Membrane deformation and layer-by-layer peeling of giant vesicles induced by the pore-forming toxin pneumolysin†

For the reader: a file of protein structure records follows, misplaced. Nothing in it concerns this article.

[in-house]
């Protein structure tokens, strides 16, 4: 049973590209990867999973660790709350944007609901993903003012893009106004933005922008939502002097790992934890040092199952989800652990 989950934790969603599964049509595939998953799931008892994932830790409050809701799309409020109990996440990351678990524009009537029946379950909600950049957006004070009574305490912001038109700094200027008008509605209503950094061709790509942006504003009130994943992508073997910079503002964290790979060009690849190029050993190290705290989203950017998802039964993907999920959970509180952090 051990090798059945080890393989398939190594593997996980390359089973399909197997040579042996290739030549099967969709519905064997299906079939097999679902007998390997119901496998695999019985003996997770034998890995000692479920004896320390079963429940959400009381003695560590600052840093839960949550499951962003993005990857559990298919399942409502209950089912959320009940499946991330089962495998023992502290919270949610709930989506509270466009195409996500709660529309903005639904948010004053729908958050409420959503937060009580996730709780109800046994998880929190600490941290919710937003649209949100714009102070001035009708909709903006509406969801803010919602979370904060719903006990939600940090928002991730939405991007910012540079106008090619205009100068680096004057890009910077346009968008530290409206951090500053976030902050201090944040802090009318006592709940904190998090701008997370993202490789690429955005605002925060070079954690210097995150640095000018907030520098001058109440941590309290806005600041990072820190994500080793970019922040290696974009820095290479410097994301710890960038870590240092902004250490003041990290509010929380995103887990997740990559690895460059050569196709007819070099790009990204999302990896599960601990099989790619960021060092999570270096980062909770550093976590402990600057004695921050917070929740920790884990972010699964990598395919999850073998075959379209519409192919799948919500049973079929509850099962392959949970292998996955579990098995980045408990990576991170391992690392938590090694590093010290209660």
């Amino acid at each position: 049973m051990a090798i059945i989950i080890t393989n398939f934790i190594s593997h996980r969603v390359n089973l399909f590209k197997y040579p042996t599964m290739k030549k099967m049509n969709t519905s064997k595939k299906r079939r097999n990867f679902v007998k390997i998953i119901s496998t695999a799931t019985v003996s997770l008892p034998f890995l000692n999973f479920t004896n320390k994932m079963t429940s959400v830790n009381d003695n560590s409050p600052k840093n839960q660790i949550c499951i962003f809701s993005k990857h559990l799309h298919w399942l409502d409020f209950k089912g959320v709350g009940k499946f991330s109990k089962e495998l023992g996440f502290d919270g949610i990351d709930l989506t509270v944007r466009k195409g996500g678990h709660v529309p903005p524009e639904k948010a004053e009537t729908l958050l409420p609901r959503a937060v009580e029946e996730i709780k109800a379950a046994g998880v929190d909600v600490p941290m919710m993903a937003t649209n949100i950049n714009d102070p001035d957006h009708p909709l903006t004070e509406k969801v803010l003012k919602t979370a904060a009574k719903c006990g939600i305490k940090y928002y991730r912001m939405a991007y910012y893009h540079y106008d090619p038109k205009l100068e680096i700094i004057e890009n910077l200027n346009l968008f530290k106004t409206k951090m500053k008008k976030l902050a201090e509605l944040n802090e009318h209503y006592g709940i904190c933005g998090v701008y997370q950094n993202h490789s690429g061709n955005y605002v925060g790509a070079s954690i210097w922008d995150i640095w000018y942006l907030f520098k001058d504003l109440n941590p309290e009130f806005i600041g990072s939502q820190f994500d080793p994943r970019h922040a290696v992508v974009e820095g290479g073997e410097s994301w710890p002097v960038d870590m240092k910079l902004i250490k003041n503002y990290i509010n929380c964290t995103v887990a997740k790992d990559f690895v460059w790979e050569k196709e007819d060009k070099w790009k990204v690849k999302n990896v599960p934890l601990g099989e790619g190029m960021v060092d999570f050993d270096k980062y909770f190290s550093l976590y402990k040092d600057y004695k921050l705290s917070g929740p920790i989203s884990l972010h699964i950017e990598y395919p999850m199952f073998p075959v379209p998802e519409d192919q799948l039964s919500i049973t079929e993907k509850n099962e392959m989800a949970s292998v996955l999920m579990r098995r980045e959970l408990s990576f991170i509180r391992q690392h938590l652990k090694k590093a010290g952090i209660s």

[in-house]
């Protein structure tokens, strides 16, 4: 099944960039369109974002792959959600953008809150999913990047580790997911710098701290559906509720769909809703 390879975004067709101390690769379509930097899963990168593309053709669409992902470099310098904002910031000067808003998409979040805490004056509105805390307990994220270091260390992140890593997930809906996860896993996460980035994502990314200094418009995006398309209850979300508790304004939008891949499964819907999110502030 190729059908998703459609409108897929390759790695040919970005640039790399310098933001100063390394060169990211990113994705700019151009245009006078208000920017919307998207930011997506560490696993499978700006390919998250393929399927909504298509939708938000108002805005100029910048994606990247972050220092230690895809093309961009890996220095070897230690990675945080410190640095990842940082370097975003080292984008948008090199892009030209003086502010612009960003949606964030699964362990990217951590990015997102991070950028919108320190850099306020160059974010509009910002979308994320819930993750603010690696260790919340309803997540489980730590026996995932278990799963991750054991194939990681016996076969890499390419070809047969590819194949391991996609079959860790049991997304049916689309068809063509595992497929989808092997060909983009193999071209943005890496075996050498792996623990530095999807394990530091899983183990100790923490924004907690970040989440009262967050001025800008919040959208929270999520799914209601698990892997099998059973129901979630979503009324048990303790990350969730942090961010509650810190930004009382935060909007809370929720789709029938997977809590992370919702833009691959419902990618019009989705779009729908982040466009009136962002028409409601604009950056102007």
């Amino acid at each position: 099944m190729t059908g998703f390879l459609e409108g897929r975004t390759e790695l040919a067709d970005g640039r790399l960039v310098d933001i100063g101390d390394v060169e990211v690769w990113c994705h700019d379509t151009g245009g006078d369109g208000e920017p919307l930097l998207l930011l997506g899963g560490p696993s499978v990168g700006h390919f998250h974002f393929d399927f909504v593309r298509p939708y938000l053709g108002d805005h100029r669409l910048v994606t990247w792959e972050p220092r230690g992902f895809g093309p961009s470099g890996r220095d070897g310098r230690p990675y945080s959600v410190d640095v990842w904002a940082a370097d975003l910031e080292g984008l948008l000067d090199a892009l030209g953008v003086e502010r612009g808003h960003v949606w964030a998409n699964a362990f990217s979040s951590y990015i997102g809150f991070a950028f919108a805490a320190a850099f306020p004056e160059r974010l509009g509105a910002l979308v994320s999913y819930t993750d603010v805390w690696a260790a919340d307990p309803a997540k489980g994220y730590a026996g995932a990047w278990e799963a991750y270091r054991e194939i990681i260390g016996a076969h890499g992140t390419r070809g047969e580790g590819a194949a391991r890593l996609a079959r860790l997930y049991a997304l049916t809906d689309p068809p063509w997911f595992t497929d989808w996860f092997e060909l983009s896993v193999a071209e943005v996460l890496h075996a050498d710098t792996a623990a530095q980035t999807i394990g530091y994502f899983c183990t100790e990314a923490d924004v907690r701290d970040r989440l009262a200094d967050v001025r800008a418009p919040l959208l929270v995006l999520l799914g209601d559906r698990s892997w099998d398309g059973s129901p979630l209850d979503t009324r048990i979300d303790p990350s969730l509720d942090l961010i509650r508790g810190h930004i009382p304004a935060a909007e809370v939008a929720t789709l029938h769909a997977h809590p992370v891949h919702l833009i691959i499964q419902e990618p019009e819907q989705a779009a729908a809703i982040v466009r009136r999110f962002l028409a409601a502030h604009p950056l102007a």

Protein–membrane interactions that modify the shape of membranes are important for generating curvature, membrane deformation by protein–protein crowding or trafficking of vesicles. Giant vesicles represent a simplified but versatile model for biological membranes and are commonly employed for the study of lipid domains and permeation across compartments. In this study, we investigated the interaction of pneumolysin (PLY), a pore-forming toxin secreted by Streptococcus pneumoniae, with multilamellar and unilamellar membranes. It reveals an enlargement of membrane area due to the insertion of pores into the bilayer and protein–membrane aggregations that induce membrane deformation and wrinkling. Moreover, we demonstrate that PLY peel-off layers from multilamellar giant vesicles in a hitherto unknown layer-by-layer peeling mechanism, which reveals the structure and number of membrane lamellae. We employed microfluidic methods to capture giant vesicles and confocal laser scanning microscopy, transmission microscopy, dynamic light scattering and cryo-electron microscopy to disclose the structure of multilamellar vesicles. Based on our findings we suggest how back-to-back pore arrangements stabilize large PLY–membrane entities and that pore-displaced lipids possibly remain in the membrane.